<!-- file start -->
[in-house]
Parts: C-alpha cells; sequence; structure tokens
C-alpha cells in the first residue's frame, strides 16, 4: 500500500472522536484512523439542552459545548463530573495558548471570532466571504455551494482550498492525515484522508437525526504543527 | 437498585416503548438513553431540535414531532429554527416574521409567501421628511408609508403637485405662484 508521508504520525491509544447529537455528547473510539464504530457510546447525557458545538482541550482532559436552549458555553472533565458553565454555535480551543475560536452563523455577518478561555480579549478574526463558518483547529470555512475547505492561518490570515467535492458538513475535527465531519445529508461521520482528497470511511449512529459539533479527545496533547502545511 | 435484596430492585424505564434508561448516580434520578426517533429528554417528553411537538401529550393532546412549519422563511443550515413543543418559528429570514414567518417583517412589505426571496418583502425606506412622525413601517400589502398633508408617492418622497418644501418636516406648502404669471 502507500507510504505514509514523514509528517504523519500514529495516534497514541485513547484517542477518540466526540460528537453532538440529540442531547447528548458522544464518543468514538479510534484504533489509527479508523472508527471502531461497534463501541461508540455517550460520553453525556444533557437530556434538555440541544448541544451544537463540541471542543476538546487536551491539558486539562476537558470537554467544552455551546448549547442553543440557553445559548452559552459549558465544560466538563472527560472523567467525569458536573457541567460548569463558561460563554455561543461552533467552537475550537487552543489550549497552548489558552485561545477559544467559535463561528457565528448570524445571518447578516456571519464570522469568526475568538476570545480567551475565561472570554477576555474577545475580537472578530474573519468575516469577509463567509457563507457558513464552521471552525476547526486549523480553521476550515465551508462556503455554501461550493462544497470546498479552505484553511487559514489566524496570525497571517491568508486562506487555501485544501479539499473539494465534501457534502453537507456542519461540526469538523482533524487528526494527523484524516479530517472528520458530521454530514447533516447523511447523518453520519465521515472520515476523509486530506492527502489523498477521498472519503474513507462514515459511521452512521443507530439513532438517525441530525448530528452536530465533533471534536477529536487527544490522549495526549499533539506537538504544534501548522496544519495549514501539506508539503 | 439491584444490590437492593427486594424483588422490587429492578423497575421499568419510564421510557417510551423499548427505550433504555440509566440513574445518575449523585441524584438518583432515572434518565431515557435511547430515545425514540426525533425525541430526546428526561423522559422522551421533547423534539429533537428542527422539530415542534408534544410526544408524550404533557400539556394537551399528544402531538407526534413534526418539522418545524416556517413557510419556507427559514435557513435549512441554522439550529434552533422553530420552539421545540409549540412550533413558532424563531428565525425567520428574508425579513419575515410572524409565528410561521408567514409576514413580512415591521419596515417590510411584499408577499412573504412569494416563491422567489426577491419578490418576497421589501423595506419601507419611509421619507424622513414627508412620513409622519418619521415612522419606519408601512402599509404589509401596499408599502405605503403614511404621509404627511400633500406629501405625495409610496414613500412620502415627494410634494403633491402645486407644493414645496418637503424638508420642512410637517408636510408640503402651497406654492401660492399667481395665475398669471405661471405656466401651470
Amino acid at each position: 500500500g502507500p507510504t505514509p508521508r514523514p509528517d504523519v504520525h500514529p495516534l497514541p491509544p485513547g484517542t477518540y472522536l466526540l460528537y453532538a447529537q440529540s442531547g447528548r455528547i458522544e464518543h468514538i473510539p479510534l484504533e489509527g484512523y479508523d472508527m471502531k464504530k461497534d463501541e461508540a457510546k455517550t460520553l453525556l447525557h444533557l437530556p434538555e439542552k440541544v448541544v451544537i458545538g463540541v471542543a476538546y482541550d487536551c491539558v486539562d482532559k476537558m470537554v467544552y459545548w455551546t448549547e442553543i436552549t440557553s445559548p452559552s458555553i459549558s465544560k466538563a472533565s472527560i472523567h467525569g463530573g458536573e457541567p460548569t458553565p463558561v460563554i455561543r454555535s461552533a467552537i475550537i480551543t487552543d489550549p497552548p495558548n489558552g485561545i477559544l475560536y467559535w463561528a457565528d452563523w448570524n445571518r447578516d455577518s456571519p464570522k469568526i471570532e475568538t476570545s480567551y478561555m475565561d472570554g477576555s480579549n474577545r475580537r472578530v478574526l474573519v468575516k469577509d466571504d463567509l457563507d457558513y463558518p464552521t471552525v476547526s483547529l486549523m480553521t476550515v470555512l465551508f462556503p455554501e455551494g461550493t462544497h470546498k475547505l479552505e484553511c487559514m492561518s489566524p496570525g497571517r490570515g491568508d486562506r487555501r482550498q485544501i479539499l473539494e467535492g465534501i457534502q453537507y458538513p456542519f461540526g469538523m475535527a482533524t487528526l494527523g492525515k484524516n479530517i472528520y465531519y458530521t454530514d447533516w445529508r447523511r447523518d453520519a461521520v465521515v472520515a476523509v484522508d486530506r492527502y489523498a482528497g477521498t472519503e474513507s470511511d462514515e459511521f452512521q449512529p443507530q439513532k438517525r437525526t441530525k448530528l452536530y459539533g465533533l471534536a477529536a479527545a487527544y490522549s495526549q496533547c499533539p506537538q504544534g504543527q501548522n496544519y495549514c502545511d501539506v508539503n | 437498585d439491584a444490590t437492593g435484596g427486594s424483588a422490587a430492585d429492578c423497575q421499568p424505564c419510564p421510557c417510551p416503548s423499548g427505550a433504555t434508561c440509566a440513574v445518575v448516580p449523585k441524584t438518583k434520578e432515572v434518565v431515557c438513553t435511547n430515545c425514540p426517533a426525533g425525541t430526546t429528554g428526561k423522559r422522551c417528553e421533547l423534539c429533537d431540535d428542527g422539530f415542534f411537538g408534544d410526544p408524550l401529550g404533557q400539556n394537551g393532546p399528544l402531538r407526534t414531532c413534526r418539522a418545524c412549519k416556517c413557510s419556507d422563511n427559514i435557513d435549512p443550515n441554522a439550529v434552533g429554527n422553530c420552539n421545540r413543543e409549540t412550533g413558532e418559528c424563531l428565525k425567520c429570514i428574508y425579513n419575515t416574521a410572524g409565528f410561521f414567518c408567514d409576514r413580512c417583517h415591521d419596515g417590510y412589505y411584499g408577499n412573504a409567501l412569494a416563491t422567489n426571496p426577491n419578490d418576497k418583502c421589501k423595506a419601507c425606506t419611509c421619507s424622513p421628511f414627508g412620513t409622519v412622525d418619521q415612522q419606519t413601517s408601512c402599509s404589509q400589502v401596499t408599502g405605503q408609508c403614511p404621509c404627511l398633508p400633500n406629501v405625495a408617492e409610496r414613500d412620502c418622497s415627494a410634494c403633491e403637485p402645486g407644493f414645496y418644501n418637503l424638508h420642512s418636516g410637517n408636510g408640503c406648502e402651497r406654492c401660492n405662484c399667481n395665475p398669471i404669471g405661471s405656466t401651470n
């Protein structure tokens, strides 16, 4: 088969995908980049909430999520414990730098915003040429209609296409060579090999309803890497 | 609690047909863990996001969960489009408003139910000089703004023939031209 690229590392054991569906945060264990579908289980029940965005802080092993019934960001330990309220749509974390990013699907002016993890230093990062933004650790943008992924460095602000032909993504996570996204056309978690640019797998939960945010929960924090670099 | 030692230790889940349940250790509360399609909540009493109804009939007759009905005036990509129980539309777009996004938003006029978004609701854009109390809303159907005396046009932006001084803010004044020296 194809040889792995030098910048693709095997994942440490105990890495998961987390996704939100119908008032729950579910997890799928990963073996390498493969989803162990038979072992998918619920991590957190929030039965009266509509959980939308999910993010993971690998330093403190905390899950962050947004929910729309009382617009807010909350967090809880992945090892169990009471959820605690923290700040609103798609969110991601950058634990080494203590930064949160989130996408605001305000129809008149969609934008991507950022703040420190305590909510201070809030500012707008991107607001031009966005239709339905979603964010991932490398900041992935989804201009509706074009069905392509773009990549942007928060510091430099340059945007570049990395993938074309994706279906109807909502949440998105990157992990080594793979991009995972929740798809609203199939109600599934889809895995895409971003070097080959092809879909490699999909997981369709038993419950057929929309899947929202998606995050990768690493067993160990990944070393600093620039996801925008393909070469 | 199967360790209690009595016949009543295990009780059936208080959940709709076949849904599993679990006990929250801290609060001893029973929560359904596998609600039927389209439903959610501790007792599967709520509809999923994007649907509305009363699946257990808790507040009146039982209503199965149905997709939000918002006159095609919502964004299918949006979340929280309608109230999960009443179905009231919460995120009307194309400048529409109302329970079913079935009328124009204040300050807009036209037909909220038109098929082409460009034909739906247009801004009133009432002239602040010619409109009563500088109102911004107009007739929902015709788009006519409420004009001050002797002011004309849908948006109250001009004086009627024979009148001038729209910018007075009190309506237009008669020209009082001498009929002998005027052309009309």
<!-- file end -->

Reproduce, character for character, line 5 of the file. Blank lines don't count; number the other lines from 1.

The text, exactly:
């Protein structure tokens, strides 16, 4: 088969995908980049909430999520414990730098915003040429209609296409060579090999309803890497 | 609690047909863990996001969960489009408003139910000089703004023939031209 690229590392054991569906945060264990579908289980029940965005802080092993019934960001330990309220749509974390990013699907002016993890230093990062933004650790943008992924460095602000032909993504996570996204056309978690640019797998939960945010929960924090670099 | 030692230790889940349940250790509360399609909540009493109804009939007759009905005036990509129980539309777009996004938003006029978004609701854009109390809303159907005396046009932006001084803010004044020296 194809040889792995030098910048693709095997994942440490105990890495998961987390996704939100119908008032729950579910997890799928990963073996390498493969989803162990038979072992998918619920991590957190929030039965009266509509959980939308999910993010993971690998330093403190905390899950962050947004929910729309009382617009807010909350967090809880992945090892169990009471959820605690923290700040609103798609969110991601950058634990080494203590930064949160989130996408605001305000129809008149969609934008991507950022703040420190305590909510201070809030500012707008991107607001031009966005239709339905979603964010991932490398900041992935989804201009509706074009069905392509773009990549942007928060510091430099340059945007570049990395993938074309994706279906109807909502949440998105990157992990080594793979991009995972929740798809609203199939109600599934889809895995895409971003070097080959092809879909490699999909997981369709038993419950057929929309899947929202998606995050990768690493067993160990990944070393600093620039996801925008393909070469 | 199967360790209690009595016949009543295990009780059936208080959940709709076949849904599993679990006990929250801290609060001893029973929560359904596998609600039927389209439903959610501790007792599967709520509809999923994007649907509305009363699946257990808790507040009146039982209503199965149905997709939000918002006159095609919502964004299918949006979340929280309608109230999960009443179905009231919460995120009307194309400048529409109302329970079913079935009328124009204040300050807009036209037909909220038109098929082409460009034909739906247009801004009133009432002239602040010619409109009563500088109102911004107009007739929902015709788009006519409420004009001050002797002011004309849908948006109250001009004086009627024979009148001038729209910018007075009190309506237009008669020209009082001498009929002998005027052309009309």